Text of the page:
IMAGINATION HOLDS THE KEY

The Second Novel: Bone Quill delved deeper into the Middle Ages than the previous novel and told us a lot more about the 15 year old apprentice monk, Solon, and his life in the monastery on the Isle of Era Mina.  It also told us more about the Book of Beasts that the old monk was working upon, his life’s work, and involved Solon to go on many quests for him and especially for other monks, desperate for the boy to be away in order for them to locate something precious. 

A travel through history books can seem boring to most, but the author kept the reader steady without heavily bogging them down with facts and detail of the setting, clothing and condition of the lands and the dwellings.  In the second novel, the twins were in search of their mum, and the truth about their Dad.  And Matt was determined to find them both.
It’s difficult not to give too much away regarding this novel but the upshot of the story is very much based in the Middle Ages, with the children searching for their Mum, Solon discovering the twins, a Viking invasion on the Isle of Era Mina, Solon discovering a fiery young Norse girl, by the name of Carik, a Guardian with the skill of archery and the good sense to appear dead when being hunted by the bog monster living in Solon’s cave, and Matt finding the painting holding his Dad and releasing him, into the Middle Ages in a bid to find his Mum and sister, unaware that his Dad was exactly where he needed to be.

Unbinding his Dad, Matt had caused a dangerous rift in time, (where have we heard that before?), and his Dad is not how he imagined him to be, but given he was bound into a painting for 10 years, was likely to take its toll, but the man was not forgiving in his quest for the Bone Quill and the location of the Book of Beasts. 
The deeper into the story we go, the darker the hooded figure becomes, and it’s a race for the twins and their mother to get back to modern times before the hell hounds track them down.
It falls to a familiar house keeper to travel to the Middle Ages and use all of her powers to stop the secrets of the Isle escaping into the present day world.  But can she do it in time to save the family that she loves?


“BE CAREFUL WHEN YOU FIGHT THE MONSTERS LEST YOU BECOME ONE.” Friedrich Nietzsche


The third and final instalment of the Hollow Earth novels ‘The Book of Beasts’ saw us on the craggy hillside of Era Mina in 1848, and if you’ve been following the story so far, you’ll know that this is the year that Duncan Fox founds The Hollow Earth Society. 
As with the last two novels we have an introduction and catch-up of the story so far, which allows us to go forward without having to pull out the previous book and familiarise ourselves with the characters.

I have to admit I’d forgotten about Carik in the Bone Quill due to the extent of the adventure and so much happening within the pages. In this third instalment I saw a face for Carik, although the actual face of Solon is based on a monk from a long ago drama of whose name evades me, but doesn’t look too dissimilar to a younger version of Pete Postlethwaite. I saw Carik as Persephone Swales-Dawson.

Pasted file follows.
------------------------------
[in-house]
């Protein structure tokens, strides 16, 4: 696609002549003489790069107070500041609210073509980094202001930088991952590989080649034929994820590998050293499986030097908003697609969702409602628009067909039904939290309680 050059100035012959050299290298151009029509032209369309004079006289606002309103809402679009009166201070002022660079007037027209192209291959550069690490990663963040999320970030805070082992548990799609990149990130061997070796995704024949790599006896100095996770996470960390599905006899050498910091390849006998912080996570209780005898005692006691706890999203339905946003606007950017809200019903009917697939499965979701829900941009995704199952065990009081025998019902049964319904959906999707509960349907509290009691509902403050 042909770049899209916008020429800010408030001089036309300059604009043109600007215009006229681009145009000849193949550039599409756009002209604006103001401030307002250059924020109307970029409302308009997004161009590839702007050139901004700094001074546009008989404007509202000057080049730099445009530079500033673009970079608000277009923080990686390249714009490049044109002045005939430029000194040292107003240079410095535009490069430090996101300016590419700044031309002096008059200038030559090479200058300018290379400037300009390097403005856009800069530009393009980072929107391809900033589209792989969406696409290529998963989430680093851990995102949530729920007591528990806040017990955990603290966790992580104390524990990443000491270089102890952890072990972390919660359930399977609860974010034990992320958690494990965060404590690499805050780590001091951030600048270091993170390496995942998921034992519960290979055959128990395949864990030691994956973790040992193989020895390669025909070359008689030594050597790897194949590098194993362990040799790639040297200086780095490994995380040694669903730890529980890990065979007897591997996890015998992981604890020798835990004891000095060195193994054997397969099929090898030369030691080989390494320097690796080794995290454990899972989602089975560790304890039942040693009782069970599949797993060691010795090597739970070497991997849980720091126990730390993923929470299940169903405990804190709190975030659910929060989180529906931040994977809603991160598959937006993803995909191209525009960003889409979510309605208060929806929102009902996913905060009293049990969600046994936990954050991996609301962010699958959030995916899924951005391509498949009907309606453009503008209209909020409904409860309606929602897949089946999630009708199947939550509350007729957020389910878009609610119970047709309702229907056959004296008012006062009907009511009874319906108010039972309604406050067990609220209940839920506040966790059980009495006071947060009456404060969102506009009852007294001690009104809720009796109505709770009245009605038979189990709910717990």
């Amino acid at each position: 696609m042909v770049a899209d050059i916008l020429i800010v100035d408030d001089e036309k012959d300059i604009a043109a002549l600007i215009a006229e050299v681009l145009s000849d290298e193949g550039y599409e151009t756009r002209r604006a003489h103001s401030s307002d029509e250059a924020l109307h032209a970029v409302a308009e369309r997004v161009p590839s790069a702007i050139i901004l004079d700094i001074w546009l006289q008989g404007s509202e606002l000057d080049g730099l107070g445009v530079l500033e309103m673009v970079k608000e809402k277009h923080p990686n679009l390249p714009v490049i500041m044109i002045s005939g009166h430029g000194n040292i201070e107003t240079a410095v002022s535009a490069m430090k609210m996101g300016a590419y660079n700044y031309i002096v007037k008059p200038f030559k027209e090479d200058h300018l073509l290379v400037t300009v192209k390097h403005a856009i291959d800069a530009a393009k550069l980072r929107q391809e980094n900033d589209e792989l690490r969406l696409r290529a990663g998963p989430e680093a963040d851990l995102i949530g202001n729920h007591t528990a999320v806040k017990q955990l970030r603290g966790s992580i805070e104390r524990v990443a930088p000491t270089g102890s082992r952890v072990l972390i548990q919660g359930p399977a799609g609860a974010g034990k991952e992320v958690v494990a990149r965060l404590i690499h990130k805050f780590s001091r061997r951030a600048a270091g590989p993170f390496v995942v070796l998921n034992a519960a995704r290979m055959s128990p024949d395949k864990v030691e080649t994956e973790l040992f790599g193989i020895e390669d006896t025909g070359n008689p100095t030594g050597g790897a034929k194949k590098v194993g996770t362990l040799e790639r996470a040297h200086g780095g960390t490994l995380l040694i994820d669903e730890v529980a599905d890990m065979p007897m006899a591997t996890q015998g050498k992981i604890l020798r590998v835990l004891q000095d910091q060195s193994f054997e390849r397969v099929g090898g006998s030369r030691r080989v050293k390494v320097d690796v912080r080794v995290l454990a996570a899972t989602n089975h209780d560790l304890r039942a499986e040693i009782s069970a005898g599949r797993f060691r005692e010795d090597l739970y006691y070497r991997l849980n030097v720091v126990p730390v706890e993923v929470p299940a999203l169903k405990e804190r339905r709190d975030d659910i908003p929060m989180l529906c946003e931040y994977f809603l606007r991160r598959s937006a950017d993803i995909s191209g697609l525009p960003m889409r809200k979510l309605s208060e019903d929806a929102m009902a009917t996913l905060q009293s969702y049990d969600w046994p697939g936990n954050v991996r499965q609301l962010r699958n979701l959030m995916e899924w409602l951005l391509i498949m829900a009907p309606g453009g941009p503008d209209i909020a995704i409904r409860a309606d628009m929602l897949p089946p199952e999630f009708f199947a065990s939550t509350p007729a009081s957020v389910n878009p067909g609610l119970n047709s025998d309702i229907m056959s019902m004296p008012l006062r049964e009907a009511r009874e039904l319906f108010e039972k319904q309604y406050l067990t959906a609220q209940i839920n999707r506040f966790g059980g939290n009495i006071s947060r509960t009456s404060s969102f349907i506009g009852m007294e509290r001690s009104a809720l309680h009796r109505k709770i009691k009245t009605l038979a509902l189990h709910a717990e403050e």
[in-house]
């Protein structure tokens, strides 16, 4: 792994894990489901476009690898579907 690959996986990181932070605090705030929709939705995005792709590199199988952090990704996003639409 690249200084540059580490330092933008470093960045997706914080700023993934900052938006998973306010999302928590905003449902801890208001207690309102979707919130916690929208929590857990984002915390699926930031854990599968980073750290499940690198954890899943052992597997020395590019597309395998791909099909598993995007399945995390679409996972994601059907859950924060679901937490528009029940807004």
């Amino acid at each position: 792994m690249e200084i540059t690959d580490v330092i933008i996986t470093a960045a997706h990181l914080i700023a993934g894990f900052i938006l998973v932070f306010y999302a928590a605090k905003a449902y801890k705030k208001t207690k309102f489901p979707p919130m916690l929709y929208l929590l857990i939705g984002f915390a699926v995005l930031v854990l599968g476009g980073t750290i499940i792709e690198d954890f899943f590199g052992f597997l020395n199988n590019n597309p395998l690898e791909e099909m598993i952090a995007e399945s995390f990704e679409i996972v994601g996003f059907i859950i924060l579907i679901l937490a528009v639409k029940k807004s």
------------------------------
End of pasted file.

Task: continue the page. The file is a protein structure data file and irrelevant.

The Book of Beasts began at a steady pace and never dipped once, although I admit to a little confusion about Carik but that was my fault, I’d plum forgotten she existed.

The protection of the Book of Beasts rests solely upon Solon’s shoulders.  Still in the Middle Ages, which I imagined to be dark and depressing as I never saw daylight as I read it, whereas the passages involving present day was always bathed in sunlight. Strange.

The battle to protect the book and the secrets of the Isle involve a lot of people, and most you’ve already read about in the previous two books, short of a few Avada Kedavra’s and flashes of wands, and darting about on broomsticks, The Hollow Earth trilogy is as action packed as the final onslaught at Hogwarts, with everything happening and mystical beasts, and lots of conjuring.

Yet it was a delightful journey, delightful and ever so scary in places, and painful to read given the punishment certain characters were enduring.  It was full of history from the Middle Ages and all the questions you had in the previous two books will be answered in the final, and I had a lot of questions!!!

Having watched enough scary monster films in my time, it wasn’t too difficult to imagine what the dark figure looked like beneath the hooded cloak.  It wasn’t too difficult either to imagine the creatures it conjured up stalking across the beach.  There were a lot of other kinds of conjuring that occurred that to tell you would only spoil it, but if you were ever in trouble and you needed to escape you’d really wish you had the gift of an Animare to achieve it.

When John and Carole E Barrowman thought up this story I wonder if they ever imagined how popular the stories would become and just how many adults would read their books given that they’re for children!!!

They’ve been a pleasure to read, and the best thing about these books are that, just like the Famous Five, and Harry Potter novels, knowing that you’re aware of the ending, you’ll never grow tired of re-reading them. 

Thank you John and Carole, now please if JK Rowling can write more Harry Potter, I’m sure you can conjure up another Matt and Em story, involving Jeannie, and The Abbey family! (cue the all too familiar theme tune and clicks fingers).

5/5


Hollow Earth ISBN 978-1-907151-64-4

Bone Quill ISBN 978-1-78055-031-2

The Book of Beasts ISBN 9781781856352

Available online and in all good book shops 
 

  

No comments:

Post a Comment